I am a Canadian citizen with a Canadian passport, though I am currently doing a 4-month internship in the United States on a TN1 Visa. My internship ends at the end of August, and I am scheduled to visit China for 10 days right after, with my girlfriend (plane tickets already bought). However, I need to obtain a Chinese visa before I can go. What makes it difficult is that I am not in Canada while I will be applying.

Can I apply for a Chinese visa from the US even though I am a Canadian citizen? Also, I've been told that I will need to mail my passport in order to obtain the stamp on it (this is normally standard procedure from what I hear). I am, however, concerned, should my passport got lost in the mail, that I would not be able to return to Canada. Are there any alternatives, or should I not worry about this? Also, am I even allowed to be in the US without my passport?

I don't know what procedure I should follow in order to get this visa given my situation. Please advise.

2 Answers 2


Yes, you can absolutely get a Chinese visa from a Chinese Consulate in the US as a non-US citizen. I know, because I did it myself a few weeks ago.

The only additional information required with your application is that you will need to provide proof of legal status in the US - this means BOTH your original visa (which obviously they will return), a copy of your visa (which they will keep) AND either an original and copy of your I-94 card OR a printout from the CBP I-94 website if you don't have a physical I-94 card (www.cbp.gov/i94)

Otherwise the process is exactly the same as for a US citizen applying, so follow the instructions as per the consulate website.

Personally I applied in person at the San Francisco consulate and the process couldn't have been smoother or easier (or cheaper! Only $30 for a non-US citizen to get a Visa), however if you are far enough away that getting to your nearest consulate is a problem then you will have to get a visa agency/broker involved as the Chinese consulates in the US do NOT accept applications via mail.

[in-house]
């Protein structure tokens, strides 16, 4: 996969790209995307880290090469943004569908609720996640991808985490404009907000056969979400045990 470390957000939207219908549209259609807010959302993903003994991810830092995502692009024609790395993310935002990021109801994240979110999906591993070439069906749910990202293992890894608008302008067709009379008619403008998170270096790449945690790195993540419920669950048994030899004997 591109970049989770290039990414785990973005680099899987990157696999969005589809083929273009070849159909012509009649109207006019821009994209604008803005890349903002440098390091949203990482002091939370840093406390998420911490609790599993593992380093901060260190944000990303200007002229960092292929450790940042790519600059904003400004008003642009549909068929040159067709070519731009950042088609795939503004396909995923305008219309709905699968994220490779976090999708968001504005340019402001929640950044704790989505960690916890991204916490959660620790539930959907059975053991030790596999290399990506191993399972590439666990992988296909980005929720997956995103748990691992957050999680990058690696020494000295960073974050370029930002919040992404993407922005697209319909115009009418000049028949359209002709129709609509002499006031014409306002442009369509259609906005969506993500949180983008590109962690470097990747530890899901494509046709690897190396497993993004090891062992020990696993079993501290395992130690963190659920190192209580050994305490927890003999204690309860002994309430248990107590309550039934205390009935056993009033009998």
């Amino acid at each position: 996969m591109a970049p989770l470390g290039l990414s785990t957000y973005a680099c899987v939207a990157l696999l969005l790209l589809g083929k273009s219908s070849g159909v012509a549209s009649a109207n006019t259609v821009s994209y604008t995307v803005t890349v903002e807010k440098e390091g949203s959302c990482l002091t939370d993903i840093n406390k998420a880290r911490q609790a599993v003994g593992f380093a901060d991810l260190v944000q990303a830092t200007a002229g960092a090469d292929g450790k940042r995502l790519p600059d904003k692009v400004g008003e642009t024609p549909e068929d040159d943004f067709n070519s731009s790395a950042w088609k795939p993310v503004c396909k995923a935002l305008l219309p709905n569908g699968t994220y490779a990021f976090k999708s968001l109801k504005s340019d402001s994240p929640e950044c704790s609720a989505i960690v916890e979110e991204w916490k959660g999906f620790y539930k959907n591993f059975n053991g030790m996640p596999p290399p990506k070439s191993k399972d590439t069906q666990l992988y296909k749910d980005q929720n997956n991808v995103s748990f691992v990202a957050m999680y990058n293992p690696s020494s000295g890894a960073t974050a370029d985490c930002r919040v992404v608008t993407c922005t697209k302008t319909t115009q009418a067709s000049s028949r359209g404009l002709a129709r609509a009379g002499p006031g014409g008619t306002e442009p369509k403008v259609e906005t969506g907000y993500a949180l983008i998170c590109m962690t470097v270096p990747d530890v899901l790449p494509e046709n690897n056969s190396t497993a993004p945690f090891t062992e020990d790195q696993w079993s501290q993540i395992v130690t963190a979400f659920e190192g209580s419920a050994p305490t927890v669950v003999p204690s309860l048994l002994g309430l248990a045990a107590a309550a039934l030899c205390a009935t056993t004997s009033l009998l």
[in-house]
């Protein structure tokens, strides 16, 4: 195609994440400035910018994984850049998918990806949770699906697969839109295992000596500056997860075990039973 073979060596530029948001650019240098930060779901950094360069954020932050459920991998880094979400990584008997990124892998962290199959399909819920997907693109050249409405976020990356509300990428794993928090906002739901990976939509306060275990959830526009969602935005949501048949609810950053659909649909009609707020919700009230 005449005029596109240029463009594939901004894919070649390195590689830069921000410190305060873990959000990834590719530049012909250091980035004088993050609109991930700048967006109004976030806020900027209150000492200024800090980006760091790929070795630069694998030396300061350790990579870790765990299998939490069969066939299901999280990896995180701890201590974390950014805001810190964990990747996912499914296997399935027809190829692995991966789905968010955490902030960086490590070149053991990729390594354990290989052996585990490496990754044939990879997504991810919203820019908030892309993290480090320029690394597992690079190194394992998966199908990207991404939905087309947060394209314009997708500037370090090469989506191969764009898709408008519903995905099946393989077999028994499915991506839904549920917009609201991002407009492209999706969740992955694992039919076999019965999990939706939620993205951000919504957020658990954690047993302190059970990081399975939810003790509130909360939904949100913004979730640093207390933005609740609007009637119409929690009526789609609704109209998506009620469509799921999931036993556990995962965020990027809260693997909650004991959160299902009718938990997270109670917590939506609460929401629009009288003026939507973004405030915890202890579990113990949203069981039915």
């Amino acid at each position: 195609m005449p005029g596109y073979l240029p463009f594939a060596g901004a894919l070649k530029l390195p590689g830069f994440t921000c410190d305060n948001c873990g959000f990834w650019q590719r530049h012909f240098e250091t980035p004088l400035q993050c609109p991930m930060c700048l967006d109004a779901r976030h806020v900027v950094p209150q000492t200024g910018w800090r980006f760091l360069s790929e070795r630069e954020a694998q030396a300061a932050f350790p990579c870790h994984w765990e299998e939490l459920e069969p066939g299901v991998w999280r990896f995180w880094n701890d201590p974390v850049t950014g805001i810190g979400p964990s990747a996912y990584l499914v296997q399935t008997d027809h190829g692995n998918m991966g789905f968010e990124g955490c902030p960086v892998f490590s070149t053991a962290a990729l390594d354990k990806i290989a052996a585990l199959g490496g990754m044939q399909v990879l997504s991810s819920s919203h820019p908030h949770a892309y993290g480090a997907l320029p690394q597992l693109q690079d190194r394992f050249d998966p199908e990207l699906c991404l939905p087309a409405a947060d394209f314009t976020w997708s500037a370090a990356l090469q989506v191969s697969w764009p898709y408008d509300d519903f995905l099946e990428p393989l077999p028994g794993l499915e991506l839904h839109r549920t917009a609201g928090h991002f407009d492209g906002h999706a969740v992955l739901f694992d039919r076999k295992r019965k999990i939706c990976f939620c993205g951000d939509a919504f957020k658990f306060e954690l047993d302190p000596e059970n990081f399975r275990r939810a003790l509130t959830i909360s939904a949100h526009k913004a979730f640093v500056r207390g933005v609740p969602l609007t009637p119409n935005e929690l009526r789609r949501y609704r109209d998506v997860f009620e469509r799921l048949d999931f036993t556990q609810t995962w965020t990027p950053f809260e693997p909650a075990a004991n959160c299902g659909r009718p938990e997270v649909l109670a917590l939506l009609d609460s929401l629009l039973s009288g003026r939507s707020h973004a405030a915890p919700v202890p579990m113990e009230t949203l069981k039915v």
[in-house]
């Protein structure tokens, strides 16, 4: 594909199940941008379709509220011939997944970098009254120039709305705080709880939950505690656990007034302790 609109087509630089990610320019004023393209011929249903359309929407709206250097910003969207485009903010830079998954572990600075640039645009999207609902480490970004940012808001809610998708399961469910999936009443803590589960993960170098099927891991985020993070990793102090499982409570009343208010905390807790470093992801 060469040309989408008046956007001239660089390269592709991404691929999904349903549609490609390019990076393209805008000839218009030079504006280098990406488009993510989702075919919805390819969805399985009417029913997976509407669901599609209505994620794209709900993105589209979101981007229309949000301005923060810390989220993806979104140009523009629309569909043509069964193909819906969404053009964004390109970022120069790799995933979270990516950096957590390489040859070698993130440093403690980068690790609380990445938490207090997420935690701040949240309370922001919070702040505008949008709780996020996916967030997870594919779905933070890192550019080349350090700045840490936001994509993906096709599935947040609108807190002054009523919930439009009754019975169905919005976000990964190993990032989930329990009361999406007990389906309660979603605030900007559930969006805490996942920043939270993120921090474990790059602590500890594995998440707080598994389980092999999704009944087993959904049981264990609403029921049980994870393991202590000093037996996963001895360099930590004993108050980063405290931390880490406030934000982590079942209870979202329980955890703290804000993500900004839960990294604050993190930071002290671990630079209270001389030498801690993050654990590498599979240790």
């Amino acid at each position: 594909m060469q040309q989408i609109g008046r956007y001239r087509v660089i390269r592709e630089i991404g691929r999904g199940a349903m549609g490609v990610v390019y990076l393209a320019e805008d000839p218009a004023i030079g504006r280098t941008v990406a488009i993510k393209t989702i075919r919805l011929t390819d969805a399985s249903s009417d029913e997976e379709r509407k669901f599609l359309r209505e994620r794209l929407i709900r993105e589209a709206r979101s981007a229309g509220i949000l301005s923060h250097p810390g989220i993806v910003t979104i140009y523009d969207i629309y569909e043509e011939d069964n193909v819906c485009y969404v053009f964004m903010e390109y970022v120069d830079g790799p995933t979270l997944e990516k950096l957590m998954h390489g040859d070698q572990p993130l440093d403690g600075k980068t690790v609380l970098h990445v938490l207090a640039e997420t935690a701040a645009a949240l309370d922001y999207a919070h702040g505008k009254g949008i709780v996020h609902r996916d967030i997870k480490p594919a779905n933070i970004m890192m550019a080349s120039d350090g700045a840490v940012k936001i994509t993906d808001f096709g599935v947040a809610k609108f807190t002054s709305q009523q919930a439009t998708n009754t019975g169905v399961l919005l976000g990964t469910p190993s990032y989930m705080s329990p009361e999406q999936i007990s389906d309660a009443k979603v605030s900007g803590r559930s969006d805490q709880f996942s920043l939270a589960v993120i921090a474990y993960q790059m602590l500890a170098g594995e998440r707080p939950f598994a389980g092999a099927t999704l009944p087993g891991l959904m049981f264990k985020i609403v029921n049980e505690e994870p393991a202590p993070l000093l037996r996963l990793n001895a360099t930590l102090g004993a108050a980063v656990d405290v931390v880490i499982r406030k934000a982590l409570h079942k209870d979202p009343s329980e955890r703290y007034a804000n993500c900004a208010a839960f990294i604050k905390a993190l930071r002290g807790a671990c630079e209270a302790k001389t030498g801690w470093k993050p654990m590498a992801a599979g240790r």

• What about cost? I noticed that there is pretty large difference (2-3x) in fees for visa in US vs Canada; would it actually be cheaper to get Chinese visa in US or do they charge the same?
    – AnthonyWC
    Jan 1, 2019 at 22:06

In your case, I would contact your nearest Chinese consulate that services your area, and ask whether you can get a visa through them. Some consulates offer visa services to both citizens and permanent residents of the country they are in, and a TN1, although officially temporary, might be permanent enough for them to help you. In my experience the Chinese generally go "by the book" but are willing to bend the rules if you can talk to somebody with enough authority. In fact, this might be fine according to the Chinese consulate in Los Angeles:

(3) Proof of legal stay or residence status (applicable to those not applying for the visa in their country of citizenship)

If you are not applying for the visa in the country of your citizenship, you must provide the original and photocopy of your valid certificates or visa of stay, residence, employment or student status, or other valid certificates of legal staying provided by the relevant authorities of the country where you are currently staying.

Technically, you should be in possession of your passport (or at least have it available at short notice) whenever you are in the US (an immigration officer once described it to me as "except when you're swimming"). However, in practice this is unlikely to be a problem for you if you need to send your passport anywhere. Just don't do anything that might bring yourself to the attention of the authorities (same as usual, really).

As a Canadian citizen, you always have the right to return to Canada, but the burden of proof that you are in fact a Canadian citizen is on you. A passport is obviously the easiest way to prove this, but a birth certificate may be sufficient.

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